USA v. Clipper et al
Criminal

District of Columbia, dcd-1:2004-cr-00455-111421

MEMORANDUM OPINION AND ORDER as to JAMAAL SARTOR granting in part and denying in part {{230}} Defendant's Motion to Reduce Sentence. The request to reduce the defendant's sentence to 120 months of imprisonment is granted. The motion to furt her reduce the defendant's below the statutory mandatory minimum sentence that applied when the defendant was sentenced on June 15, 2006 is denied for the reasons stated. Signed by Judge Thomas F. Hogan on 7/26/2012. (Main Document 238 replaced on 7/31/2012).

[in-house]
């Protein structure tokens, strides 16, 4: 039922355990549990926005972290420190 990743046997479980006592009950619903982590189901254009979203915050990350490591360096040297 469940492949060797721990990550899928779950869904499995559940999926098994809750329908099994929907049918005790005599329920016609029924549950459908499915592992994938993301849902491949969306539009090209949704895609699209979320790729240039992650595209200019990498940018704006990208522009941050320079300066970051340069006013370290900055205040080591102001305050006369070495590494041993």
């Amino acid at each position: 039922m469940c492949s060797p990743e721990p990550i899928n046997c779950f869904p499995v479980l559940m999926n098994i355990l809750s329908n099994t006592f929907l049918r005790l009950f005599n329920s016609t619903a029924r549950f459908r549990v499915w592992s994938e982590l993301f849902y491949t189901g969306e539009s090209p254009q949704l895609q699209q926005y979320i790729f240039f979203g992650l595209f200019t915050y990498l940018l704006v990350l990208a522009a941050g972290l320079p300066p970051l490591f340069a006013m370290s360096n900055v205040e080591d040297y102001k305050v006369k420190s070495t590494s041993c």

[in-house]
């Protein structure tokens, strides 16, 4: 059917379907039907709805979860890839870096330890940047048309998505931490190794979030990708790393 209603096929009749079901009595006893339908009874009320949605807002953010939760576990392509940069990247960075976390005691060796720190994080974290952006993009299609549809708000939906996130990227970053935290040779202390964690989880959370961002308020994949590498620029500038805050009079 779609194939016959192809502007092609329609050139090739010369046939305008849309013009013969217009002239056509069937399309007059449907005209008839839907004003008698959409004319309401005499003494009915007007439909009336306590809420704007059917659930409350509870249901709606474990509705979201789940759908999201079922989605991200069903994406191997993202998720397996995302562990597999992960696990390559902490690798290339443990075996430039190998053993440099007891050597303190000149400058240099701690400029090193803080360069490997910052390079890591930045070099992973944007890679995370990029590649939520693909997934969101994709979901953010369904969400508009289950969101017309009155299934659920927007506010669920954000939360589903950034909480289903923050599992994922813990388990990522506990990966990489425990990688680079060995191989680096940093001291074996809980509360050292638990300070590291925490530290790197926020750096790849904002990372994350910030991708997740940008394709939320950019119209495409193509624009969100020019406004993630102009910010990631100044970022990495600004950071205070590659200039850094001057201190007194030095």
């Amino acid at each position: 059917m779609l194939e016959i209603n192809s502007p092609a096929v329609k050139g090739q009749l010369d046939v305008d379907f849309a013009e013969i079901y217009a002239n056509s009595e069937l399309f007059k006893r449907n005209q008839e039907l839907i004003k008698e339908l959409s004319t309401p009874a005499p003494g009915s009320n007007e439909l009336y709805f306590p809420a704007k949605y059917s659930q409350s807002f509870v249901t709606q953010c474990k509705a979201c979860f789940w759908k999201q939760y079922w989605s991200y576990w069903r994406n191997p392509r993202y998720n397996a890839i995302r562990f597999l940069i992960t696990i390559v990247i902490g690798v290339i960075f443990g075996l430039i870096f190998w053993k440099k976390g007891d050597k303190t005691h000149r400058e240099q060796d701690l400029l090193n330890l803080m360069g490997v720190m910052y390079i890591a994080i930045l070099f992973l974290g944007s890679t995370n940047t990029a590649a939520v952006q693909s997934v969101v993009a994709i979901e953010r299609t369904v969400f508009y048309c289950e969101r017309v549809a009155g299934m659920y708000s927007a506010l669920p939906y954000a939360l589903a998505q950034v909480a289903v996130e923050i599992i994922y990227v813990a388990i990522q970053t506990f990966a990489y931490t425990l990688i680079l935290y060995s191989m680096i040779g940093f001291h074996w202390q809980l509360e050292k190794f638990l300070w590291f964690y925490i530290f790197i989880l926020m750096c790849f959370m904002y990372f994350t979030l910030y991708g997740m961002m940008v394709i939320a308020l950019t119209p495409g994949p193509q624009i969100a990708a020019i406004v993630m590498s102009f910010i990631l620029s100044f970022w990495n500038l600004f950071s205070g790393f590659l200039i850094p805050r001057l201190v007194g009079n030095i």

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UNITED STATES DISTRICT COURT FOR THE DISTRICT OF COLUMBIA FILED JUL 3 0 2012 UNITED STATES OF AMERICA Clerk, U.S. DistriCt & BanKruptcy Courts tor the Di'strlct.af Columllla v. Criminal Action No. 04-00455-11 (TFH) JAMAAL SARTOR, Also known as "Ace," Defendant. MEMORANDUM OPINION AND ORDER Pending before the Court is the defendant's Motion to Reduce Sentence [ECF No. 230], which seeks a sentence reduction from 121 months of imprisonment to 78 months of imprisonment pursuant to 18 U.S.C. § 3582(c)(2) and United States Sentencing Guidelines ("U.S.S.G.") Amendment 750. Def.'s Mot. 1, 3. To secure the requested reduction, the defendant urges this Court to hold that the United States Supreme Court's decision in Dorsey v. Hill,_ S.Ct. _, 2012 WL 2344463 (June 21, 2012), extends to 18 U.S.C. § 3582(c)(2) proceedings and compels the Court to apply the more lenient statutory mandatory minimum sentences set forth in the Fair Sentencing Act, 124 Stat. 2372. Def. 's Reply Br. 3-12. Although the United States does not oppose reducing the defendant's sentence to 120 months of imprisonment, which was the statutory mandatory minimum sentence that applied before the Fair Sentencing Act was enacted, the United States challenges any further reduction. Gov't's Opp'n Br. 11. In Dorsey, the Supreme Court concluded that "Congress intended the Fair Sentencing Act's new, lower mandatory minimums to apply to the post-Act sentencing of pre-Act offenders." 2012 WL 2344463 *9. The day after the Supreme Court's decision in Dorsey was issued, however, the United States Court of Appeals for the District of Columbia Circuit announced that it "agree[d] with every circuit court to address the issue that there is simply 'no evidence that Congress intended the [FSA] to apply to defendants who had been sentenced prior to the August 3, 2010 date of the Act's enactment. "' 1 United States v. Bigesby, _ F.3d _, 2012 WL 2362583, at *6 (D.C. Cir. June 22, 2012) (quoting United States v. i! Baptist, 646 F.3d 1225, 1229 (9th Cir.2011) (per curiam)). So the Fair Sentencing Act's I more lenient statutory mandatory minimum sentences currently apply only to cases in which defendants were sentenced after the Act's enactment on August 3, 2010. Because "district judges ... are obligated to follow controlling circuit precedent until either [the D.C. Circuit], sitting en bane, or the Supreme Court, overrule it," United States v. Torres, 115 F.3d 1033, 1036 (D.C. Cir. 1997), this Court must deny the defendant's motion to the extent that it seeks a reduction of his sentence below the statutory mandatory minimum sentence that applied when he was sentenced on June 15, 2006, more than four years before the Fair Sentencing Act was enacted. As already indicated, the parties agree that the defendant is entitled to a reduction of Bigesby forecloses the defendant's argument that "[b ]ecause the [Sentencing] Commission determined that the guideline amendments mandated by the FSA would be retroactively available, the FSA is itself retroactively applicable." Def. 's Supplement to Reply 9 (emphasis added). Morever, to the extent the defendant might be contending that 18 U.S.C. § 3582(c)(2) proceedings should be deemed to be post-Act "sentencings" for the purpose of applying the Supreme Court's decision in Dorsey, such an interpretation also is not viable because it would mean that 18 U.S.C. § 3582(c)(2) proceedings effectively make the Fair Sentencing Act retroactive in contravention of the D.C. Circuit's position that the Act "is not retroactive." Bigesby, 2012 WL 2362583, at *6. Furthermore, the Supreme Court has made clear that "Section 3582(c)(2)'s text, together with its narrow scope, shows that Congress intended to authorize only a limited adjustment to an otherwise final sentence and not a plenary I' resentencing proceeding." Dillon v. US., 130 S.Ct. 2683, 2691 (2010) (emphasis added). II 2 li II,I his sentence to 120 months of imprisonment in accordance with U.S.S.G. Amendment 750, which retroactively lowered the imprisonment base offense levels for crack-cocaine offenses based on the quantity. See UNITED STATES SENTENCING COMMISSION, SUPPLEMENT TO THE 2010 GUIDELINES MANUAL 1-26 (Nov. 1, 2010). As required by U.S.S.G. § lBl.lO, the Court, has determined that the amended guideline range of 78 to 97 months of imprisonment would I ! have applied to the defendant ifU.S.S.G. Amendment 750 had been in effect at the time the defendant was sentenced. U.S.S.G. § lBl.lO(b)(l). After considering the factors set forth in 18 U.S.C. § 3553(a) to the extent that they are applicable, the fact that the defendant reportedly has no post-sentencing disciplinary record and has taken several educational and athletic courses while incarcerated, the Court has determined that a reduction in the defendant's sentence to a term of 120 months of imprisonment is warranted. Accordingly, it hereby is ORDERED that the Motion to Reduce Sentence [ECF No. 230] is GRANTED IN PART and DENIED IN PART. The request to reduce the defendant's sentence to 120 months of imprisonment is GRANTED and an accompanying order is attached. The motion to further reduce the defendant's below the statutory mandatory minimum sentence that applied when the defendant was sentenced on June 15, 2006 is DENIED for the reasons stated. SO ORDERED. -~ (pI~,--- July 1:__, 2012 Thomas F. Hoga United States District Judge 3